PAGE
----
Anterior cruciate ligament (ACL) tears are among the most common injuries that occur in athletes participating in high-demand sports. Research has shown that people who suffer these injuries are at higher risk for developing arthritis later in life, and women are more likely to suffer an ACL injury with certain sports when compared with men. “Over 100,000 ACL injuries occur each year in the United States,” says Kevin G. Shea, MD. “These injuries are typically treated with surgical reconstruction in young active people, but patients often are concerned about how well they will be able to participate in sports and physical activities after surgery. They can also have a psychological and emotional impact on patients.”

Key Recommendations

Recently, the American Academy of Orthopaedic Surgeons (AAOS) released clinical practice guidelines (CPG) on the management of ACL injuries. The CPG strongly recommends that physicians obtain a relevant patient history and perform a musculoskeletal exam of the lower extremities when diagnosing ACL injuries. Use of knee radiographs and MRI may be useful for some patients for evaluation of these injuries.

Another important issue is the timing of treatment, according to the CPG. “In appropriate candidates, reconstructive surgery may best be performed within 5 months of an ACL injury,” says Dr. Shea, who chaired the AAOS work group that developed the guidelines. “Active patients who wait too long to have their ACL surgically repaired are at risk for additional injury to the knee.” He adds that non-surgical treatment may be appropriate for some patients, including those who are less active or who do not place significant demands on their knee. An appropriate rehab program may be helpful as non-operative treatment.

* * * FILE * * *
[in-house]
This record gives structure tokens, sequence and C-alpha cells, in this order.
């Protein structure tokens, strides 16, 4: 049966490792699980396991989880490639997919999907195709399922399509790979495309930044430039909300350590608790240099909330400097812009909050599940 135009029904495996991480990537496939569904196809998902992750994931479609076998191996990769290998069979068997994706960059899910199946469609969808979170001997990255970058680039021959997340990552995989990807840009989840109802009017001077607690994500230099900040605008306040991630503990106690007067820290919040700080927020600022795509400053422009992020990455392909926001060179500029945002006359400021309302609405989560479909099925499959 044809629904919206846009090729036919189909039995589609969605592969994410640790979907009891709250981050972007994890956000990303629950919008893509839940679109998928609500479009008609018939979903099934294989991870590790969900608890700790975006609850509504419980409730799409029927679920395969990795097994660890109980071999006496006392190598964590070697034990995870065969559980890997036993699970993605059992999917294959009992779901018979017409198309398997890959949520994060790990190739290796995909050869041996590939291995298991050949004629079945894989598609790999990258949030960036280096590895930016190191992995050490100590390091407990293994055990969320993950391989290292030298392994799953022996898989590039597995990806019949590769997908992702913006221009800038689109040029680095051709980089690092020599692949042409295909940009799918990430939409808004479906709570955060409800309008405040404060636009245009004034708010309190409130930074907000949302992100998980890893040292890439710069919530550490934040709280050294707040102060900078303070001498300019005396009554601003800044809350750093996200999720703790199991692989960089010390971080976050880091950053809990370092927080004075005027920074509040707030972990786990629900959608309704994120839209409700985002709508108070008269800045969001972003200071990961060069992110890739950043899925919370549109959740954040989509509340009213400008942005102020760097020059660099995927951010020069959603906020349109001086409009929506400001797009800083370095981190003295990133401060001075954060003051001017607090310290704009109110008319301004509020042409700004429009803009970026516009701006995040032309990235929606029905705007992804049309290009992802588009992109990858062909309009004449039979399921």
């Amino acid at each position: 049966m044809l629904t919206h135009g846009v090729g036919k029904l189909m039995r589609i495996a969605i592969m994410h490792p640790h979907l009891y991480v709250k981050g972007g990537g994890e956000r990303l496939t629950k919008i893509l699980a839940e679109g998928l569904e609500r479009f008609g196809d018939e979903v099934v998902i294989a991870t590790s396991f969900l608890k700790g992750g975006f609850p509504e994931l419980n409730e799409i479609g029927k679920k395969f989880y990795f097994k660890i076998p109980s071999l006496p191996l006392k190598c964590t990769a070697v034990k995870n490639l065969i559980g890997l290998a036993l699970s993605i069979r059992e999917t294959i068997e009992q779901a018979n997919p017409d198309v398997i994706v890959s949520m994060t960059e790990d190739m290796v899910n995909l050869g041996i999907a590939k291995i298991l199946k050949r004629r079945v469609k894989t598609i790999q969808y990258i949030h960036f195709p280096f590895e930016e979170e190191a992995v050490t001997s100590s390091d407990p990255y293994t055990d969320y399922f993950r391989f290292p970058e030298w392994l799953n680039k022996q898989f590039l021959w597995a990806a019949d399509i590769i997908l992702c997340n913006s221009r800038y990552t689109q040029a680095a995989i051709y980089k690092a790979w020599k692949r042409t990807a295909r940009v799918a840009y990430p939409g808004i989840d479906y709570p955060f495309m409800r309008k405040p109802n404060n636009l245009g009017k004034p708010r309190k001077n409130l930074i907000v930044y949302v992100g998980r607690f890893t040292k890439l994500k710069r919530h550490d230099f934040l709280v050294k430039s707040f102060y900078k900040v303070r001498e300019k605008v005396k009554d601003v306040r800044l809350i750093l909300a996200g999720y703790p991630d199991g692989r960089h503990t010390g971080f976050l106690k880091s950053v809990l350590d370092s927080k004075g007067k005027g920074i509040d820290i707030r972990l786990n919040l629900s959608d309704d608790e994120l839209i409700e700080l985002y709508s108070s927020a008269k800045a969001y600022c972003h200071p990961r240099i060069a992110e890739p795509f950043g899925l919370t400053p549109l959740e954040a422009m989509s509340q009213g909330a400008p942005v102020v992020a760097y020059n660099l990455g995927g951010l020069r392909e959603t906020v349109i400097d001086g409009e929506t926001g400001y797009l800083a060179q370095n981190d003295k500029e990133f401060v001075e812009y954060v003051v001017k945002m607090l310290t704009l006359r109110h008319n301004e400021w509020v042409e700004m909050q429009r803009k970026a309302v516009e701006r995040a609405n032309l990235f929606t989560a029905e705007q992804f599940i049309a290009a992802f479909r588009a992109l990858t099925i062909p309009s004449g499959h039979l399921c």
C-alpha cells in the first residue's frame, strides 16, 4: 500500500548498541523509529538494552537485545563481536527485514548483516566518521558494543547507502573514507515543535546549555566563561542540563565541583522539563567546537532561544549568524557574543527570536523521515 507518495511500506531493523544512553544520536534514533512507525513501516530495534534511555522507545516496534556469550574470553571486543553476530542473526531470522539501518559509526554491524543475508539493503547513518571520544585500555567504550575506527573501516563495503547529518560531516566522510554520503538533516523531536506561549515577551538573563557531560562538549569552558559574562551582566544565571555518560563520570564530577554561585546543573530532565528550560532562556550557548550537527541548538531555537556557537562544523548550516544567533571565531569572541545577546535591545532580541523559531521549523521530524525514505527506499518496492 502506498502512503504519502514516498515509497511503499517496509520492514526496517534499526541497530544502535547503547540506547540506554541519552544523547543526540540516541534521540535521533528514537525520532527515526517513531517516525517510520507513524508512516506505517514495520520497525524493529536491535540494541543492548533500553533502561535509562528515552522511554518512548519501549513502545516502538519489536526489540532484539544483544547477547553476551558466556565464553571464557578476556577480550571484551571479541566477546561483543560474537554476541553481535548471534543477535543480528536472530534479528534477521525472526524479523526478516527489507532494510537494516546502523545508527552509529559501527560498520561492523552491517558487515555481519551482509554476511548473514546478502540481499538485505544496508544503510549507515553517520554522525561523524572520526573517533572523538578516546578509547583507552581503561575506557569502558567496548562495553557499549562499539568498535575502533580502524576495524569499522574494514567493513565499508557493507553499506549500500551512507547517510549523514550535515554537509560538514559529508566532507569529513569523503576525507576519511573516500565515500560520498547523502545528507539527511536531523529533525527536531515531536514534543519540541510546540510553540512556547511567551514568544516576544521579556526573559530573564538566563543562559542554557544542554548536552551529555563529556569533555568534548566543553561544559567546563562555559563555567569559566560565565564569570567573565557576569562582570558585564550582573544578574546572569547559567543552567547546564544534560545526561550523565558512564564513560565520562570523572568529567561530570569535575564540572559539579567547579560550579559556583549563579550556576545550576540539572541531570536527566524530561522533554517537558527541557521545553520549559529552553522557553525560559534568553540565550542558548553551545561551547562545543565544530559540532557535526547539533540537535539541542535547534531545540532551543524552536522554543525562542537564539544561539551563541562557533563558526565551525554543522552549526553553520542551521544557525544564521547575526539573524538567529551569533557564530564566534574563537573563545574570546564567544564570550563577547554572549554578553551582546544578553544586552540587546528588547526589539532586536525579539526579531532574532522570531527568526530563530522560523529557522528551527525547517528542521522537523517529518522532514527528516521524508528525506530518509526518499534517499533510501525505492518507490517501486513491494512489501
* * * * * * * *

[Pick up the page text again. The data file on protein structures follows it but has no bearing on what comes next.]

There is moderate evidence supporting surgical reconstruction in active young adults with an ACL tear. The AAOS also states that there is moderate evidence supporting the use of either patellar tendon or hamstring tendons for autograft surgery. The CPG supports using autografts or allografts for repairing a torn ACL, but Dr. Shea notes that younger or highly active patients may not do as well with allograft tissues. “Recent research has found a higher failure rate among active patients younger than 25 who have undergone allograft surgery,” he says.

More to Come

Dr. Shea anticipates that future research on the management of ACL injuries will compare outcomes when using autografts and allografts in all groups, including athletes. “We need more data to understand why patients with higher activity levels have higher graft failure rates with allografts,” he says. “More research is also needed to explore optimal rehabilitation programs, graft healing, and the ideal timing for return to sports after injury.”